Recommendation: Lovingly recommended to fantasy lovers who want to be swept away.

Review for Song of the Cuckoo Bird by Amulya Malladi

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Note: I read this book as part of the Dumbledore’s Army Readathon challenge. You can find out more about it here.

My Summary: At age eleven, Kokila makes a decision to flee the marriage she was forced into and take up residence at Tella Meda, an ashram that offers refuge for people with no place left to turn to. There, she becomes a part of an ever-evolving family of women whose lives are bound together by their status as outcasts.

Review:

I have very conflicting feelings about this book. The women in it are all deeply flawed characters, which isn’t an issue, but some of their supposed flaws are only considered flaws by very sexist, colorist, ableist, etc. standards of evaluating women’s worth. Some of it is merely a reflection of the society they live in, but at times even the narrative itself endorses these kinds of judgments.

But beyond the vicious name-calling of “wh*re,” “b*tch,” and “sl*t,” you get the stories of complex women who are doing what they can to survive in a society that devalues women. Their flaws do not mean they are not sympathetic characters.

There is Kokila, who shuns the life of a wife, mother, and daughter-in-law without a full understanding of the long-term consequences.

There is Chetana, who is the cast-off daughter of a sex worker who must bear and try to overcome the social stigma of her mother’s profession.

There is Charvi, who is declared a guru by her father and thus forced to live a solitary life in accordance with the worshipful expectations of others.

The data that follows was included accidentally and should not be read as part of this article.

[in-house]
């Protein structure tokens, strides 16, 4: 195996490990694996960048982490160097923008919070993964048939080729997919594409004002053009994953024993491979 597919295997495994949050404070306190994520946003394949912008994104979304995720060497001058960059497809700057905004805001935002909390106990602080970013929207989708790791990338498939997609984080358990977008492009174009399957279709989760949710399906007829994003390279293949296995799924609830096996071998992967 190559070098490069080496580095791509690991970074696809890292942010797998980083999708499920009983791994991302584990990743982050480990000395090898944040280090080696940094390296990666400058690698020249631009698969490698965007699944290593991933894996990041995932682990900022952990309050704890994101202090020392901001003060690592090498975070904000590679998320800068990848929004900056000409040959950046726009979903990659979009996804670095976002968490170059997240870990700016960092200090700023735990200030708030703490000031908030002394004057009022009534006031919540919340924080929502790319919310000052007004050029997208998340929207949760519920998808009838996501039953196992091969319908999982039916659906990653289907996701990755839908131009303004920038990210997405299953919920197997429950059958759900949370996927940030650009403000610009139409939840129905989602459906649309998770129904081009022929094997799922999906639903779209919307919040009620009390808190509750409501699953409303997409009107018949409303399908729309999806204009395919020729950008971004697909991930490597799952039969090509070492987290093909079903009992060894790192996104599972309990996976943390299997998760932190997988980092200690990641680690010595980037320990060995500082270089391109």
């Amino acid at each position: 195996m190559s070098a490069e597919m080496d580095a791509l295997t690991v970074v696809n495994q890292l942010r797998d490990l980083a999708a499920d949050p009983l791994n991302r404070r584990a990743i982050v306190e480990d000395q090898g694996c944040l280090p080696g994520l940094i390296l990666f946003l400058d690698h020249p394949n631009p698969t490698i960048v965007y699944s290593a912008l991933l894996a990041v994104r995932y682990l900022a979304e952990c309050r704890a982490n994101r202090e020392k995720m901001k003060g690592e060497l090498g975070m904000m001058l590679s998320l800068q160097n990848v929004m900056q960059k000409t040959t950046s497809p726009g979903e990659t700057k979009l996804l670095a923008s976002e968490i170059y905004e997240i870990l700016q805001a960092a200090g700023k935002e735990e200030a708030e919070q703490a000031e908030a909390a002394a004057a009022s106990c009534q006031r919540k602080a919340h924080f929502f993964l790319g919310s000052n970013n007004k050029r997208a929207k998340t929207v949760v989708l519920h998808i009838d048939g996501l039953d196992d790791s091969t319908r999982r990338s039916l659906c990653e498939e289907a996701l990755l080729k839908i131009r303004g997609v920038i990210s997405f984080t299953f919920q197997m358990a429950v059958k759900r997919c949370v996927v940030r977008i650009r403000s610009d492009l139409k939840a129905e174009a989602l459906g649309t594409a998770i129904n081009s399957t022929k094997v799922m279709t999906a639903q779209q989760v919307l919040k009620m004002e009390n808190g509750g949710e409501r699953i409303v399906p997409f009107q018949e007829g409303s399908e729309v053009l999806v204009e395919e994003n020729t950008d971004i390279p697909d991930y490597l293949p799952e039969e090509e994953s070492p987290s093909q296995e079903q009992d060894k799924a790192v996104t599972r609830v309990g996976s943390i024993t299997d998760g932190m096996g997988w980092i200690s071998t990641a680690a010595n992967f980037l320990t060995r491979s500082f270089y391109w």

There is Renuka, who is a widow and refuses to live with her sons and daughters-in-law, who judges everyone but also learns to be selfless.

And there are others, women from all walks of life, seeking shelter.

The events of the book span nearly five decades, from the 50s to 2000, so we get to see these women grow and mature and age. Told more as a series of anecdotes than a single tale, the stories explore the ironies and contradictions and hypocrisies of these women and their lives. They are all capable of both cruelty and condescension and solidarity and kindness toward one another. They protect and betray, they take and give, they help and hurt. No one is perfect, but everyone has some goodness in them.

Among the paradoxes and contradictions in the book is the ashram’s reputation. It is at once respected and disdained. Respected because it is inhabited by a woman who is supposedly touched by the gods but disdained because only the “lowest” women of society take shelter there.

Then there’s the character of Ramanandam, Charvi’s father, who is a feminist in theory but much less so in practice. And Vineetha Raghavan, an engineer who calls herself a feminist but is extremely classist and disdainful toward poor, uneducated women. Charvi is supposed to have the demeanor and temperament of a goddess detached from mundane and petty mortal concerns, ever patient and generous, and even comes to believe herself divine, but she also has a bit of a bitter, hateful current running through her, beneath the serene surface. And even as the women of Tella Meda decry the way some mothers treat their children and deny their agency and care only for “propriety” but not love, when they become mothers themselves, they unwittingly reproduce that kind of mentality.

One of the things I appreciated about the book was how honest it was. Menstruation, lust, and sex are not glossed over or hidden away in denial. Likewise, the abuse, exploitation, and objectification of women by men are addressed and not given a pass. The men who do horrible things are criticized and get their due in time.

Although the ashram is very sequestered from the rest of the world, it also evolves alongside India with its social and political changes. Technology starts to appear, the younger generations have more options for social advancement, and so on. Grounding the stories in the broader context of history makes them all the more realistic and compelling.

Recommendation: I think I’ll say read at your own risk, with content/trigger warnings for abuse, alcoholism, misogyny, whorephobia, body-shaming, colorism, and a relationship between a 20-something and 60-something-year-old.